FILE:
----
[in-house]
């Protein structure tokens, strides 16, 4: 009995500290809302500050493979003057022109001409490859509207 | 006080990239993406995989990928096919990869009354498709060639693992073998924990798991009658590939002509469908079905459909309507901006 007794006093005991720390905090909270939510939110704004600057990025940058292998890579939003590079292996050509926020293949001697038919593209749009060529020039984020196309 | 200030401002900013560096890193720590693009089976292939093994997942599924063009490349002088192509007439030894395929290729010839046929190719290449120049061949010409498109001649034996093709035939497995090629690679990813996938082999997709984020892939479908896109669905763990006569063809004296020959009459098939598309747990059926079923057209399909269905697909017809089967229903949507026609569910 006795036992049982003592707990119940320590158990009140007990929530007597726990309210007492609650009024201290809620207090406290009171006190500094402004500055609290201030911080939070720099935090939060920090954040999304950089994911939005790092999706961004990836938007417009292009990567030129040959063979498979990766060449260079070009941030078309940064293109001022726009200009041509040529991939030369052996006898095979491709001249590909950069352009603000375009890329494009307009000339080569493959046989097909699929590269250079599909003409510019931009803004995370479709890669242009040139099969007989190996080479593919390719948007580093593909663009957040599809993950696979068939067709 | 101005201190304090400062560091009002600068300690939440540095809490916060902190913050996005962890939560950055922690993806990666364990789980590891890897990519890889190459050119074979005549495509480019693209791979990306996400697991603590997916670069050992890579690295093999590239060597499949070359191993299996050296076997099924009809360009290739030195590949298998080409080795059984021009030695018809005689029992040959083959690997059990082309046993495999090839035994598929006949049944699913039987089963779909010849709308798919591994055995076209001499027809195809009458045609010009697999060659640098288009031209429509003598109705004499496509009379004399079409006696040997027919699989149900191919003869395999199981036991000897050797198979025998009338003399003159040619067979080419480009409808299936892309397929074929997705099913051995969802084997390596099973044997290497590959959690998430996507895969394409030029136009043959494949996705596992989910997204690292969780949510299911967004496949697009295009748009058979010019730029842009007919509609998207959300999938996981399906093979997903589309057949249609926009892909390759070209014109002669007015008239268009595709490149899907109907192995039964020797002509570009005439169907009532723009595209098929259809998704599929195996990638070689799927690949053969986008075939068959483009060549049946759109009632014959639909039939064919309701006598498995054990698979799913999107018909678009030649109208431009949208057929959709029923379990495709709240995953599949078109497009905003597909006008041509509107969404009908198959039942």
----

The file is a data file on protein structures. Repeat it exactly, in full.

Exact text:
[in-house]
């Protein structure tokens, strides 16, 4: 009995500290809302500050493979003057022109001409490859509207 | 006080990239993406995989990928096919990869009354498709060639693992073998924990798991009658590939002509469908079905459909309507901006 007794006093005991720390905090909270939510939110704004600057990025940058292998890579939003590079292996050509926020293949001697038919593209749009060529020039984020196309 | 200030401002900013560096890193720590693009089976292939093994997942599924063009490349002088192509007439030894395929290729010839046929190719290449120049061949010409498109001649034996093709035939497995090629690679990813996938082999997709984020892939479908896109669905763990006569063809004296020959009459098939598309747990059926079923057209399909269905697909017809089967229903949507026609569910 006795036992049982003592707990119940320590158990009140007990929530007597726990309210007492609650009024201290809620207090406290009171006190500094402004500055609290201030911080939070720099935090939060920090954040999304950089994911939005790092999706961004990836938007417009292009990567030129040959063979498979990766060449260079070009941030078309940064293109001022726009200009041509040529991939030369052996006898095979491709001249590909950069352009603000375009890329494009307009000339080569493959046989097909699929590269250079599909003409510019931009803004995370479709890669242009040139099969007989190996080479593919390719948007580093593909663009957040599809993950696979068939067709 | 101005201190304090400062560091009002600068300690939440540095809490916060902190913050996005962890939560950055922690993806990666364990789980590891890897990519890889190459050119074979005549495509480019693209791979990306996400697991603590997916670069050992890579690295093999590239060597499949070359191993299996050296076997099924009809360009290739030195590949298998080409080795059984021009030695018809005689029992040959083959690997059990082309046993495999090839035994598929006949049944699913039987089963779909010849709308798919591994055995076209001499027809195809009458045609010009697999060659640098288009031209429509003598109705004499496509009379004399079409006696040997027919699989149900191919003869395999199981036991000897050797198979025998009338003399003159040619067979080419480009409808299936892309397929074929997705099913051995969802084997390596099973044997290497590959959690998430996507895969394409030029136009043959494949996705596992989910997204690292969780949510299911967004496949697009295009748009058979010019730029842009007919509609998207959300999938996981399906093979997903589309057949249609926009892909390759070209014109002669007015008239268009595709490149899907109907192995039964020797002509570009005439169907009532723009595209098929259809998704599929195996990638070689799927690949053969986008075939068959483009060549049946759109009632014959639909039939064919309701006598498995054990698979799913999107018909678009030649109208431009949208057929959709029923379990495709709240995953599949078109497009905003597909006008041509509107969404009908198959039942």